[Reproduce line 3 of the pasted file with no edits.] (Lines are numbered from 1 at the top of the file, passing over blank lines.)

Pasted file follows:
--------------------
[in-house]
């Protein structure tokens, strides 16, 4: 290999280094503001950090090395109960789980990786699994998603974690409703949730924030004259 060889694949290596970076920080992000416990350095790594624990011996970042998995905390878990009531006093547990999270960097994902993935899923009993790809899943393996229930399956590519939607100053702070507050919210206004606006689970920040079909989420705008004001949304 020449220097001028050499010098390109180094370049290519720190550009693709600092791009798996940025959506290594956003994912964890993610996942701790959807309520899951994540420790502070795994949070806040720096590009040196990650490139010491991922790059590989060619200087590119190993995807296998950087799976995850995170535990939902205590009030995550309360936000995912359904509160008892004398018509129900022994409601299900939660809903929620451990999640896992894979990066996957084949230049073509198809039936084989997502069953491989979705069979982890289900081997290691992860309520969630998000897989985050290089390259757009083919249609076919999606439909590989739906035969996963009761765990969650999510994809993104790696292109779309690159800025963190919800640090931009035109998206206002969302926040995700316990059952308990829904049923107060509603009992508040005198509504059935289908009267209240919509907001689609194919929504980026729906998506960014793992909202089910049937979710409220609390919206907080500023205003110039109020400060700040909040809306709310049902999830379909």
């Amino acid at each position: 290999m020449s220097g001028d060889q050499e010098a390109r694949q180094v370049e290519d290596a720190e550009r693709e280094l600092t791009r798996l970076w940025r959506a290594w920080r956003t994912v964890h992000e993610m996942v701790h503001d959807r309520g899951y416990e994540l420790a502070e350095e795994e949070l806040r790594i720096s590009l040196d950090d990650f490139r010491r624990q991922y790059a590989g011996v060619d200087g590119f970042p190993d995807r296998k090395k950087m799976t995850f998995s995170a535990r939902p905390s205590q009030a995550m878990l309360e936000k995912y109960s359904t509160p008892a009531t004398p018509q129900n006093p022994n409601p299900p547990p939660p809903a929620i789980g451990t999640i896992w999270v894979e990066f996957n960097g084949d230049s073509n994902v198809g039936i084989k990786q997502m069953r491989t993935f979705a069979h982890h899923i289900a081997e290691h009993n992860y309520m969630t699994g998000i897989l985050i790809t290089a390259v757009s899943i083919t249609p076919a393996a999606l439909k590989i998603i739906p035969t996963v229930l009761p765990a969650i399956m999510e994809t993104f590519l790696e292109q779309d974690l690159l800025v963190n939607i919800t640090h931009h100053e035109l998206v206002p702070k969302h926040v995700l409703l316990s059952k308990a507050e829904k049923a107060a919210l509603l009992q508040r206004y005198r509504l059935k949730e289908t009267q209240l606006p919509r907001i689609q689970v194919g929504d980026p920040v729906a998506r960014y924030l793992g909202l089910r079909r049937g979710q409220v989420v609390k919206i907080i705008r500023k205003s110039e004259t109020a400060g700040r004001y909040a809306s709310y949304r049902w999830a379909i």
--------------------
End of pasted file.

């Amino acid at each position: 290999m020449s220097g001028d060889q050499e010098a390109r694949q180094v370049e290519d290596a720190e550009r693709e280094l600092t791009r798996l970076w940025r959506a290594w920080r956003t994912v964890h992000e993610m996942v701790h503001d959807r309520g899951y416990e994540l420790a502070e350095e795994e949070l806040r790594i720096s590009l040196d950090d990650f490139r010491r624990q991922y790059a590989g011996v060619d200087g590119f970042p190993d995807r296998k090395k950087m799976t995850f998995s995170a535990r939902p905390s205590q009030a995550m878990l309360e936000k995912y109960s359904t509160p008892a009531t004398p018509q129900n006093p022994n409601p299900p547990p939660p809903a929620i789980g451990t999640i896992w999270v894979e990066f996957n960097g084949d230049s073509n994902v198809g039936i084989k990786q997502m069953r491989t993935f979705a069979h982890h899923i289900a081997e290691h009993n992860y309520m969630t699994g998000i897989l985050i790809t290089a390259v757009s899943i083919t249609p076919a393996a999606l439909k590989i998603i739906p035969t996963v229930l009761p765990a969650i399956m999510e994809t993104f590519l790696e292109q779309d974690l690159l800025v963190n939607i919800t640090h931009h100053e035109l998206v206002p702070k969302h926040v995700l409703l316990s059952k308990a507050e829904k049923a107060a919210l509603l009992q508040r206004y005198r509504l059935k949730e289908t009267q209240l606006p919509r907001i689609q689970v194919g929504d980026p920040v729906a998506r960014y924030l793992g909202l089910r079909r049937g979710q409220v989420v609390k919206i907080i705008r500023k205003s110039e004259t109020a400060g700040r004001y909040a809306s709310y949304r049902w999830a379909i």